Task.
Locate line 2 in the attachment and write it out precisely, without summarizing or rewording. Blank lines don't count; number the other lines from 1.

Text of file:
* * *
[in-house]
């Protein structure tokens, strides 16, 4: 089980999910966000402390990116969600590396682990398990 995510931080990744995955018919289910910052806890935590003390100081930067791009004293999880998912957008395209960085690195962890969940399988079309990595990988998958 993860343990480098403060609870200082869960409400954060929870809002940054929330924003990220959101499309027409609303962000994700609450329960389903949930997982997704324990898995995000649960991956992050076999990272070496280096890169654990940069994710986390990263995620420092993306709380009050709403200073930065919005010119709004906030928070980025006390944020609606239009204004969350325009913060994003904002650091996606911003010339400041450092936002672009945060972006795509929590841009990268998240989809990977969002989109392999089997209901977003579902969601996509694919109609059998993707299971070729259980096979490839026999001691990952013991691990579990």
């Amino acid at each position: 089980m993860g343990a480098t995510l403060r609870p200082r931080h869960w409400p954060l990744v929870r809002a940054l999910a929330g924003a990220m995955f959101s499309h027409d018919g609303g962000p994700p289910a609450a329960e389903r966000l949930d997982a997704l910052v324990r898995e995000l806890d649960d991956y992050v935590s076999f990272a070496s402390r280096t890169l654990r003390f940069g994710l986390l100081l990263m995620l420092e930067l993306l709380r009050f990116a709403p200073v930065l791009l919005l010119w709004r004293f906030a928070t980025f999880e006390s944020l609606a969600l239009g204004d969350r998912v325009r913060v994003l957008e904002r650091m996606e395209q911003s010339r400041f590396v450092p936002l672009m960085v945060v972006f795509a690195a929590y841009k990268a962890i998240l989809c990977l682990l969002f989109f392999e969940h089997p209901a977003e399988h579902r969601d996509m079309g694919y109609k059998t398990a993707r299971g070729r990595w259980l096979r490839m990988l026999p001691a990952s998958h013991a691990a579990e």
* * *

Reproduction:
């Protein structure tokens, strides 16, 4: 089980999910966000402390990116969600590396682990398990 995510931080990744995955018919289910910052806890935590003390100081930067791009004293999880998912957008395209960085690195962890969940399988079309990595990988998958 993860343990480098403060609870200082869960409400954060929870809002940054929330924003990220959101499309027409609303962000994700609450329960389903949930997982997704324990898995995000649960991956992050076999990272070496280096890169654990940069994710986390990263995620420092993306709380009050709403200073930065919005010119709004906030928070980025006390944020609606239009204004969350325009913060994003904002650091996606911003010339400041450092936002672009945060972006795509929590841009990268998240989809990977969002989109392999089997209901977003579902969601996509694919109609059998993707299971070729259980096979490839026999001691990952013991691990579990």